Virgin-martyrs Archelais, Thecla, and Susanna, beheaded at Salerno (293). St. Jonah, bishop of Perm (1470). St. Paisius, abbot, of Uglich (1504). St. Jonah, founder of Klimets Monastery (Olonets) (1534).
New Hiero-confessor Raphael (Sheichenko), hieromonk of Optina Monastery (1957).
St. Justus, bishop of Alexandria (130). Martyrs Amandus, Amantius, Alexander, Lucius, Alexander, Alexandria, Donatus, and Peregrinus at Noviodunum (Niculitel) (320). St. Jarlath, first bishop of Tuam, founder of the monastery of Cluain Fois (Ireland) (ca. 540). St. Claudius of Besancon, Gaul (699).
Repose of Eldress Raisa of Serafimovich village near Volgograd (1957) and Schemanun Macaria of Temkino in the Smolensk region (1993).
From the point of view of consistency within the Tradition through the ages, it's inconceivable that the Orthodox Church as a whole would ever endorse sodomy – or any other form of same-sex sexual activity – as an acceptable practice, as something consistent with the quest for holiness and purity in spirit, soul, and body which her members have always preached and endeavored to practice.
Over the past century a keen interest in this unique saint has developed among Orthodox, Catholics and Anglicans in East Anglia; more recently the prominent Suffolk historian Carol Twinch has thoroughly researched St. Walstan. Let us recall his Life.
In the wake of another cold-blooded school shooting, this time by a teenager who had been baptized in the Orthodox faith, rector of the Church of St. Jonah in Spring, Texas (ROCOR) Fr. John Whiteford talks about a sore them—how to keep ourselves going in the spiritual life and how to impart this to our children, against the growing tide of anti-Christian cultural norms.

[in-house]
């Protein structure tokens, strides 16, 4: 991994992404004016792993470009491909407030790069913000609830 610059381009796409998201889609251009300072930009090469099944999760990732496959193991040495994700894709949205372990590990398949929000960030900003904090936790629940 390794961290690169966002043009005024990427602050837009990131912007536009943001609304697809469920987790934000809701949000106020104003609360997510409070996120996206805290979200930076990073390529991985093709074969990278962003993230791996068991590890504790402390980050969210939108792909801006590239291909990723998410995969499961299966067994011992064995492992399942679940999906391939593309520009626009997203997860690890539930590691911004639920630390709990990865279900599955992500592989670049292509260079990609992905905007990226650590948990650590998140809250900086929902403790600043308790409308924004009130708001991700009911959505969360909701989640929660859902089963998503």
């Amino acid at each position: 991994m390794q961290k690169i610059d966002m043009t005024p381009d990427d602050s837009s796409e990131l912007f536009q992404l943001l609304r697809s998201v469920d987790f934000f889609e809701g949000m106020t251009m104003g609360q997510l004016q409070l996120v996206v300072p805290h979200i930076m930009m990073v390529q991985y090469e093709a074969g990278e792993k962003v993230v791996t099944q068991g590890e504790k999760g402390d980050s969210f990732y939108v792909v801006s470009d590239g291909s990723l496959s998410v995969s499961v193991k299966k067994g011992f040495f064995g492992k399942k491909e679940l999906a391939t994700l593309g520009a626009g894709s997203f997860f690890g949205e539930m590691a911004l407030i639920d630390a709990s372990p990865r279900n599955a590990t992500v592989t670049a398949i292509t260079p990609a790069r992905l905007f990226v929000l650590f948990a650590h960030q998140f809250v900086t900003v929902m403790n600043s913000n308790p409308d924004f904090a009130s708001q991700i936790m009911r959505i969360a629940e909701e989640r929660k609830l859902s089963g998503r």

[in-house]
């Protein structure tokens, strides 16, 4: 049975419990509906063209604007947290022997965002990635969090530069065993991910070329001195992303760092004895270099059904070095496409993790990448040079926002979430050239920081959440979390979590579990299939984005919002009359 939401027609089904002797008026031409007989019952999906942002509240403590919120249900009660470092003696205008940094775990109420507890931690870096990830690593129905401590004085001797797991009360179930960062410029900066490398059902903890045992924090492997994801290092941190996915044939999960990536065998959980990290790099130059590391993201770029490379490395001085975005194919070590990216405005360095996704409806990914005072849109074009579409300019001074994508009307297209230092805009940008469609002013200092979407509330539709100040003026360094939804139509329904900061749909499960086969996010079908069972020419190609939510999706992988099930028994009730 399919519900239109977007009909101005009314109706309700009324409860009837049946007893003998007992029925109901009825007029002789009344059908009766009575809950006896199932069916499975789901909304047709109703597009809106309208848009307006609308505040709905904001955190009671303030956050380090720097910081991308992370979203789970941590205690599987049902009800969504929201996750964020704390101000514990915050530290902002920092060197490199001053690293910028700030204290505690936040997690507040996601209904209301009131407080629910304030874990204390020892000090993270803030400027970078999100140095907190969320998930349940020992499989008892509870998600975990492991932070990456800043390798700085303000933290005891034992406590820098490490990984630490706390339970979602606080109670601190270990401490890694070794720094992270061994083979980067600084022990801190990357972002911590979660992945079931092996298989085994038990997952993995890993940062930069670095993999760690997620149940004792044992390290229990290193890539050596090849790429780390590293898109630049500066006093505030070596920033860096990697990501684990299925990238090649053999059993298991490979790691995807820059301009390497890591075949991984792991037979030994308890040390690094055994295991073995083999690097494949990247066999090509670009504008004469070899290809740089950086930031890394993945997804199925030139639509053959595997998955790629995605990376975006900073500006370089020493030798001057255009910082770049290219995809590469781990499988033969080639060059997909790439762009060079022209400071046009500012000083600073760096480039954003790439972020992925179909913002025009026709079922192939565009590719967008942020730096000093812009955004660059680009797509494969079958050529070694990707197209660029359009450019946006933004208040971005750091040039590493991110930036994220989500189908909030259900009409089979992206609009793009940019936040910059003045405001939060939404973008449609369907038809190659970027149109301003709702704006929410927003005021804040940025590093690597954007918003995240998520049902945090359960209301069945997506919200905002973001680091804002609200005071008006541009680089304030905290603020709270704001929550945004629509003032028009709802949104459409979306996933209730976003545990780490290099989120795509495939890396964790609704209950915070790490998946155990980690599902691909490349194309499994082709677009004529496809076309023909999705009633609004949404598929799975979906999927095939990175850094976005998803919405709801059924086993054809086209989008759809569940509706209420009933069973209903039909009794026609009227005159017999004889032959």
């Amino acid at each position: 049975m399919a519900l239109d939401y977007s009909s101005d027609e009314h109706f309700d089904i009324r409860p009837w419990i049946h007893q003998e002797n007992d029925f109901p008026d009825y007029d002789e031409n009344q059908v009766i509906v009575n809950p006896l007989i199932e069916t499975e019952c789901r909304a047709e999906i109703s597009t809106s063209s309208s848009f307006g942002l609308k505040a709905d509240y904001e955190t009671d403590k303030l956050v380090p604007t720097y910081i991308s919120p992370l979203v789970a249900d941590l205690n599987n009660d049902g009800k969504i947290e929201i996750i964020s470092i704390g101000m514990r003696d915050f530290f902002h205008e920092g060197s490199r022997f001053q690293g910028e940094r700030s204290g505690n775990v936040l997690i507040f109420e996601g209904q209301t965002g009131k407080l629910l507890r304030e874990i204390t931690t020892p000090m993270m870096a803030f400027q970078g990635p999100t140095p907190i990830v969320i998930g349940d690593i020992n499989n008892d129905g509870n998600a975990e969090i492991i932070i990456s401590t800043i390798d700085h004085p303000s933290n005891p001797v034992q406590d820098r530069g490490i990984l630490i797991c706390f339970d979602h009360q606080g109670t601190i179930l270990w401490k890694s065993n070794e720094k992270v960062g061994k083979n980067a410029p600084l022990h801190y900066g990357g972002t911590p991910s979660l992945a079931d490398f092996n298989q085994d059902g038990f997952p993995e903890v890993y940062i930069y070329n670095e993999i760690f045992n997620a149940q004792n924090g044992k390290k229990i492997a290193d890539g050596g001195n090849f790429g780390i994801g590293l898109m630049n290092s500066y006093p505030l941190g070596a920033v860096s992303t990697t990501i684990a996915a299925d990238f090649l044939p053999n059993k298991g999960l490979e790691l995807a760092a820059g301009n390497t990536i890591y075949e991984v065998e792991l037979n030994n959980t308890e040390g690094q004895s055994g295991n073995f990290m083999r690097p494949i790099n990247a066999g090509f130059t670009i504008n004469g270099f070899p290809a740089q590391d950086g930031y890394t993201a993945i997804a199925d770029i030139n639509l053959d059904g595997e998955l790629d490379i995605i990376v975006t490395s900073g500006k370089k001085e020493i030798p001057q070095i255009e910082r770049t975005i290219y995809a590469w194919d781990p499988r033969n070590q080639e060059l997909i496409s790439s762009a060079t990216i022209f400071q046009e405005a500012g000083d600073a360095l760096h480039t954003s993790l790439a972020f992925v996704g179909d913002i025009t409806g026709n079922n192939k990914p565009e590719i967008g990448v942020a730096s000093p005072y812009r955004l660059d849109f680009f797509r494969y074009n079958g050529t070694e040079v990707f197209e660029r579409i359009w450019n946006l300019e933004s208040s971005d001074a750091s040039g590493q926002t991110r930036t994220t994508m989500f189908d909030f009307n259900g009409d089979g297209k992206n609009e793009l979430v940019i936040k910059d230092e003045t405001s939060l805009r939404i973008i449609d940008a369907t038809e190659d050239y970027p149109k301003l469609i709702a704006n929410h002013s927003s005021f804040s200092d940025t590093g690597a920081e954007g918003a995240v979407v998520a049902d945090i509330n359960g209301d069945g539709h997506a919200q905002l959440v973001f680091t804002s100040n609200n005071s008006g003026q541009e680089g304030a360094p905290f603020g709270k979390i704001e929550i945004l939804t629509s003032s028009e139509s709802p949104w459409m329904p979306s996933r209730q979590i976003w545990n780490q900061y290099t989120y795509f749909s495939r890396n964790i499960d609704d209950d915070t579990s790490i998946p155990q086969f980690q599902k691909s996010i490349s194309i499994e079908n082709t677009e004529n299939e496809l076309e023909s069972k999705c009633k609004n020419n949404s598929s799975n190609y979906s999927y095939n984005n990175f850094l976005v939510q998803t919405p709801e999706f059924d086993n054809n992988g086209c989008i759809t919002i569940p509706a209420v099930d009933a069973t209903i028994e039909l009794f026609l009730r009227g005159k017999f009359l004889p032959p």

These vignettes by Fr. Adrian’s spiritual daughter Nina Pavlova, also well known as the author of Red Pascha, a book about the three Optina monks murdered by satanists in 1993, wonderfully describe a day in the life of Fr. Adrian and his spiritual children in Pechory. It’s a picture of heaven and earth meeting at the elder’s blessing…
Every person has an instinctive need to belong to a nationality, and this is natural—we were not created as dry sand, but as a body, an organism; and each of us needs to find his place in the family of man. There is no such thing as abstract people; people always belong to some form of social group, like a family or a nation, and losing this belonging deprives a person of something very important.
A very talented man by nature, under the influence of other fathers among his contemporaries, Aldhelm became a prominent scholar, writer, poet, musician, singer, pastor, archpastor, teacher and builder of churches.
Nina Alexandrovna Pavlova, the author of the book on the Optina New Martyrs best known in Russia, Red Pascha, was the spiritual daughter of Archimandrite Adrian (Kirsanov) for many years. Until her very death she wrote down stories of the famous elder of the Pskov Caves Monastery, and this story became a living witness.
Today we commemorate the fortieth day of the repose of the ever-memorable Archimandrite Adrian (Kirsanov), the last elder of the Pskov Caves Monastery. He was known for his simple words, efficacious prayer, exceedingly important revelations, and unforgettable meetings. Those who were fortunate enough to have communicated with the Pskov Caves elder Archimandrite Adrian (Kirsanov) remember this “incredibly happy person.”